If the iPhone 6 performs as well as in the hands of consumers as it did during yesterday’s demo by Tim Cook and other Apple executives, then Apple’s major change shift to a 64-bit operating system announced back in September 2013 may prove to have been the watershed moment in Apple’s product roadmap. For it was last year that Apple shocked the industry with the introduction of their own A7 system-on-a-chip design, which supported the 64-bit instruction set licensed from the UK-based chip design firm ARM. At the time there was a lot of speculation whether the advancement from 32-bit to 64-bit computing was really significant for small mobile devices. Google is not there yet.
They have previewed an Android “L” operating system, which supports 64-bit computing, but it’s not available yet. And high-end Samsung Galaxy “phablets” offer 64-bit hardware, but they don’t have a real 64-bit operating system. Since last year Apple has had both — and yesterday they announced their newest system-on-a-chip design for the iPhone 6 — the A8. This 20nm chip contains 2 billion transistors — making it 25% faster than last year’s A7. Yet supposedly it’s 50% more efficient and will provide longer battery life with better performance. On the flip-side, while Apple designs its chips — it does not fabricate them. In fact, much to Apple’s consternation, it has relied on Samsung to fabricate all its iPhone chips, including last year’s 64-bit A7 chip. No longer. Apple has contracted manufacturing of the A8 chip to Taiwan Semiconductor Manufacturing Company (TSMC) located southwest of Taipei in Taiwan. It’s not yet clear if the next generation of chips, the A9 (speculated to have wiring as small as 16 nm) will be fabricated by TSMC as well or perhaps Apple will have to return to Samsung for its high-technology fab expertise.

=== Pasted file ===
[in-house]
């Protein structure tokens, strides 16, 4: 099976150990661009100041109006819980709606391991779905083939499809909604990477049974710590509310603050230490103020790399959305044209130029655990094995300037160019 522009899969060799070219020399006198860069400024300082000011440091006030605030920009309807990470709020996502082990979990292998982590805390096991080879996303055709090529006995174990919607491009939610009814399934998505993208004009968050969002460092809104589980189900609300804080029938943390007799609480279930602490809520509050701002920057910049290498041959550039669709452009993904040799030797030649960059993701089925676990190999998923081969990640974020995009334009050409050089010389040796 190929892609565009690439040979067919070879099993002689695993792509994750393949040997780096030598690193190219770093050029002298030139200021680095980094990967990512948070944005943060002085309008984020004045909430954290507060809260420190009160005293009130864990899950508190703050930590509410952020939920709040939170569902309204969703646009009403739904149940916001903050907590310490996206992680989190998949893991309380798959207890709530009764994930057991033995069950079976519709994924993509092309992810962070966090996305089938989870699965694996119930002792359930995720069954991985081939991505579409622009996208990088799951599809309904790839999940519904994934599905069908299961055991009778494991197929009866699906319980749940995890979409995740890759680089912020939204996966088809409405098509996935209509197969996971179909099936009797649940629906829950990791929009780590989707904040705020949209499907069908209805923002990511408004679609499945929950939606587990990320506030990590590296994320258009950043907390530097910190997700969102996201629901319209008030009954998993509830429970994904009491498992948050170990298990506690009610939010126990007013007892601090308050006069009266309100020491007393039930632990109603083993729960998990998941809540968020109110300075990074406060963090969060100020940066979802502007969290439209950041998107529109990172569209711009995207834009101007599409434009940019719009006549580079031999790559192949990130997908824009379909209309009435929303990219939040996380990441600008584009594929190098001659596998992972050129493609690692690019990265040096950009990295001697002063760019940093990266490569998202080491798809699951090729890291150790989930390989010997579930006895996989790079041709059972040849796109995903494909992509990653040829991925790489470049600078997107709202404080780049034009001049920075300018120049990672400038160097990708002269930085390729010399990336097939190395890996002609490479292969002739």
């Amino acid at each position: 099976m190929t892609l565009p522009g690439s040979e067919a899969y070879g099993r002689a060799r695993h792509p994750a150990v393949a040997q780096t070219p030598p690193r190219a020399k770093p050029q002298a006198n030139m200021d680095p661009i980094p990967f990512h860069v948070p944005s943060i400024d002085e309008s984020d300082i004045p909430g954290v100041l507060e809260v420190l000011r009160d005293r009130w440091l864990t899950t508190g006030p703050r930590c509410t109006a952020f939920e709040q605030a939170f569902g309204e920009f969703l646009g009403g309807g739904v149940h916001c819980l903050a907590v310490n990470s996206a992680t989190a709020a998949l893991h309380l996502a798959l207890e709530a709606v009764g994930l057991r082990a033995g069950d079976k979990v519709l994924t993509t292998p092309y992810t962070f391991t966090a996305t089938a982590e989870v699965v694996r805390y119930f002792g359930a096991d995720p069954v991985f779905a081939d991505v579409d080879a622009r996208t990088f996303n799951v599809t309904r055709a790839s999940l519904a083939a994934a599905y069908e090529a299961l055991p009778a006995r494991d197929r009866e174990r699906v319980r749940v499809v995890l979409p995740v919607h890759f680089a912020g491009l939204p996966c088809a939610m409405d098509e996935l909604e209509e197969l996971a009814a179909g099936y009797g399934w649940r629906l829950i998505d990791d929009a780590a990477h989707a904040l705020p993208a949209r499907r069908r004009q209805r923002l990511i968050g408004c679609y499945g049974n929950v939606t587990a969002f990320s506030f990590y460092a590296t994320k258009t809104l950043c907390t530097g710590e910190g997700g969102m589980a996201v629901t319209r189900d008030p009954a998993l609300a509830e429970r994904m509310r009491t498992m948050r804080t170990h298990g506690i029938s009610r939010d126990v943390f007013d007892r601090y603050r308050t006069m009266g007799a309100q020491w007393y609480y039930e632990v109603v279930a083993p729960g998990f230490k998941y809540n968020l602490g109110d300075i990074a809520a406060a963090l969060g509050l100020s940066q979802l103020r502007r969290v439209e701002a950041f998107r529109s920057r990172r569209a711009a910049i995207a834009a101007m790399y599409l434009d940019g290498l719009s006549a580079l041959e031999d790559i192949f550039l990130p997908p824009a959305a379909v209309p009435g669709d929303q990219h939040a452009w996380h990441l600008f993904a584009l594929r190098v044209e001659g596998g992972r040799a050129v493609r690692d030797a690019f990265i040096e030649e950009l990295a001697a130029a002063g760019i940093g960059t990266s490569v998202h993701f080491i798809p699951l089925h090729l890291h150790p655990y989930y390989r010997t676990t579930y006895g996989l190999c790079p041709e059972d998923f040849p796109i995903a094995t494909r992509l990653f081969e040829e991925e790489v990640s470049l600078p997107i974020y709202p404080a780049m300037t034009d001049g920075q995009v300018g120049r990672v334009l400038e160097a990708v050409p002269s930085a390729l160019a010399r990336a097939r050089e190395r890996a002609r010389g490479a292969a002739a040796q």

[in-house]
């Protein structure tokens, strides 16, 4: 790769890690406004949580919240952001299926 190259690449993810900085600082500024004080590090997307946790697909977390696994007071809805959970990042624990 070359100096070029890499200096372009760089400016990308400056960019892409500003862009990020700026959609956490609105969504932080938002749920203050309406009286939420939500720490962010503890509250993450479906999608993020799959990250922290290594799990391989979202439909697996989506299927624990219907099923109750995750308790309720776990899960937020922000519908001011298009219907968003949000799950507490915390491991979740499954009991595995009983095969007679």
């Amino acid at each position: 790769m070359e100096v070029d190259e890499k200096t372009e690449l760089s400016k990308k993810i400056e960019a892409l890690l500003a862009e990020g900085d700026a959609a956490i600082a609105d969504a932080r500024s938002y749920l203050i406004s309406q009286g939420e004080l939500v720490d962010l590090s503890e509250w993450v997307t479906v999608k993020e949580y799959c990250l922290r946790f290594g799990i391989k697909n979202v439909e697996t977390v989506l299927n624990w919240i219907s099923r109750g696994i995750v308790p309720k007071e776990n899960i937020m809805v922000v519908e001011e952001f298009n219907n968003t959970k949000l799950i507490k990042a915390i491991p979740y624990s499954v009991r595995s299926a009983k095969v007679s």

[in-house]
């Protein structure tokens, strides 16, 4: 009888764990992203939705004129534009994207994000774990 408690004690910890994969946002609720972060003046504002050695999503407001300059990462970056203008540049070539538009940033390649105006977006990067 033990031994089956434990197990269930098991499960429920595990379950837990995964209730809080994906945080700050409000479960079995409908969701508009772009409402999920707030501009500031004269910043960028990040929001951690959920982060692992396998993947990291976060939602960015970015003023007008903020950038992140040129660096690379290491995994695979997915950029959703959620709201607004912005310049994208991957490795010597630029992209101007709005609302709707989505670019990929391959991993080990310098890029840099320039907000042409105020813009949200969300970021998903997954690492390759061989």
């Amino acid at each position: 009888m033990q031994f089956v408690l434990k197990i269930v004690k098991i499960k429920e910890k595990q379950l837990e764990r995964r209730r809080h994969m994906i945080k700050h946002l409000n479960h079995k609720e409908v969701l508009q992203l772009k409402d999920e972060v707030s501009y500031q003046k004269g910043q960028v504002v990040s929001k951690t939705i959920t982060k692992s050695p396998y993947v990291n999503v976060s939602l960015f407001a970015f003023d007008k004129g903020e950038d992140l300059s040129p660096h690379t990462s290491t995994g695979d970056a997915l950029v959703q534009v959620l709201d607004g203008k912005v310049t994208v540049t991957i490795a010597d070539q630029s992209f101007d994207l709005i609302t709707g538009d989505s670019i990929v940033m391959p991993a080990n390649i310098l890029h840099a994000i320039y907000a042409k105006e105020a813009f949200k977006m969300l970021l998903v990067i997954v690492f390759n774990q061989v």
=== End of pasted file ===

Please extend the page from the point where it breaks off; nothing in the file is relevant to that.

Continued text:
Three Industry Sectors That Will Feel the Effect of Apple’s IPhone 6
IPhone as Game Console? Yes.
The first industry that will feel the impact of the iPhone 6 is the gaming and entertainment sector. Yesterday, Tim Cook led off the iPhone 6 demo with a new game called Vain Glory authored by Super Evil Megacorp (seriously!) that takes advantage of Apple’s new graphics API called ‘metal‘.
Vain Glory is a very impressive demonstration of the capabilities of the A8 chip design. Tim Cook announced that their strategy is to make the iPhone competitive or even better than existing gaming consoles. We won’t know for sure if Apple has delivered on the promise this time, but it’s clear the direction that they are taking. In fact last night after the Apple product launch, there was wild speculation that Microsoft would respond by buying the popular Mindcraft game franchise. If this is true, perhaps they are little spooked by Apple’s inroads into the game console market, as the Xbox is one of the few bright spots among Microsoft’s consumer electronic device offerings.